Taking the time to prepare certain foods can help make the holidays less stressful.
1. The Turkey: Prep It for Roasting
Of course you can't cook the turkey now, but there are a few other little tasks that you can tackle, depending on how you plan to prepare the bird. If you're planning on brining or dry brining your turkey, that can be done anywhere between one and three days ahead of time. Or if you're simply rubbing the bird with a compound butter before roasting it, the butter can be made and stored in the fridge for up to a week or in the freezer for up to three months.
2. Mashed Potatoes: Freeze Them or Embrace the Make-Ahead Casserole
The full-fat dairy in mashed potatoes actually coats and protects the spuds in the freezer, making them a great make-ahead choice. Just make mashed potatoes as you usually would, definitely not skimping on the butter and cream, and freeze them in a freezer bag or container. Defrost them in the fridge one to two days before Thanksgiving and then reheat them on the stove or in the oven, slow cooker, or microwave.
The reheated version may be a little more watery than the original, but a few dollops of sour cream or cream cheese stirred into them will quickly remedy that.
Another option is to make mashed potato casserole, which delivers a golden crust that's hiding silky-smooth goodness underneath. The potato mixture can be made and refrigerated up to two days ahead of time. Then all you need to do is pop the pan in the oven an hour before dinner is served.
3. Gravy: Yes, Even Without Roasting the Turkey
I like to drown everything with turkey gravy, so I want to make sure there's enough of it to go around and that it's perfect. You can make it without drippings or roast a few turkey pieces to achieve both homemade stock and drippings to make the gravy, and then freeze it. The frozen gravy can be thawed in the fridge overnight, then reheated over low heat, whisking to smooth out any separation.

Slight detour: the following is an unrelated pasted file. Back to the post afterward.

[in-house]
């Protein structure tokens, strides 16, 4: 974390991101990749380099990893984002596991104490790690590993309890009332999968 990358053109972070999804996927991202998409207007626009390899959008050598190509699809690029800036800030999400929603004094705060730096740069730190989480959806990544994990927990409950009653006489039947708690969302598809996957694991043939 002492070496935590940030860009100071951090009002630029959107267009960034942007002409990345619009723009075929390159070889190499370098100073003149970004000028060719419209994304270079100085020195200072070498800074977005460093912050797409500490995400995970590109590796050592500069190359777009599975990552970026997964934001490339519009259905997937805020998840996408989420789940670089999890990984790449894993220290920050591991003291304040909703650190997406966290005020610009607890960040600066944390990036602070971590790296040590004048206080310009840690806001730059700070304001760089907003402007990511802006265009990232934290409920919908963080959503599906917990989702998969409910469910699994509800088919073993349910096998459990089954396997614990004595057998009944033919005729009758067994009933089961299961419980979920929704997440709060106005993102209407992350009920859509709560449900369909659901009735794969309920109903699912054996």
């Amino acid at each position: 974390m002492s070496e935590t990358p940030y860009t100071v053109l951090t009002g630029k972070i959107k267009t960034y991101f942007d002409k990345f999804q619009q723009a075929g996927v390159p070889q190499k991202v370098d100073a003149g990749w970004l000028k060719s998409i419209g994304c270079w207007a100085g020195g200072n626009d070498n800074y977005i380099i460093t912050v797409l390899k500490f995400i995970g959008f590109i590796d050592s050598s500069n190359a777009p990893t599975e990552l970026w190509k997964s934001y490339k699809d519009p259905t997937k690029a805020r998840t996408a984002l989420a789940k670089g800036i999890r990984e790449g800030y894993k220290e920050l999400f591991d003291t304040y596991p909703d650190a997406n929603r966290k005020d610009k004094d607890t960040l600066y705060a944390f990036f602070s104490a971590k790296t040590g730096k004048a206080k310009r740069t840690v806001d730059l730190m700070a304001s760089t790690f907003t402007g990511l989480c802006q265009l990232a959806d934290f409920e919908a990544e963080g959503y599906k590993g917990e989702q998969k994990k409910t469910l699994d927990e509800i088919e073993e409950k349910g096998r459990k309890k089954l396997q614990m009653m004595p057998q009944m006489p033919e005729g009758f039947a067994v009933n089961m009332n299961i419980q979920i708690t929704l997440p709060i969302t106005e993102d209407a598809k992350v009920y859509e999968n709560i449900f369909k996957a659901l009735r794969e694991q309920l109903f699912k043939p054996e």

5. Stuffing: Bake the Bread, Toast the Nuts
Do you make a special bread or cornbread for your stuffing? Take care of that now and stash it in the freezer. Now is also the time to tackle any homemade stock or toasted nuts that go in the stuffing. Homemade stock can be tucked in the freezer if it's made weeks or months in advance, or it can stay in the fridge for a few days before you need it. Store toasted nuts in the fridge or freezer as well to keep them fresh.
6. Green Beans: Prep the Garnishes or Casserole
Just like the stuffing, think of the components in your green bean dish that can be made now — almonds or breadcrumbs can be toasted ahead and frozen. If your side dish roster includes a classic green bean casserole, that can even be assembled without the crisp onion topping and store tightly wrapped in the refrigerator for up to 3 days. Top with the fried onions before baking.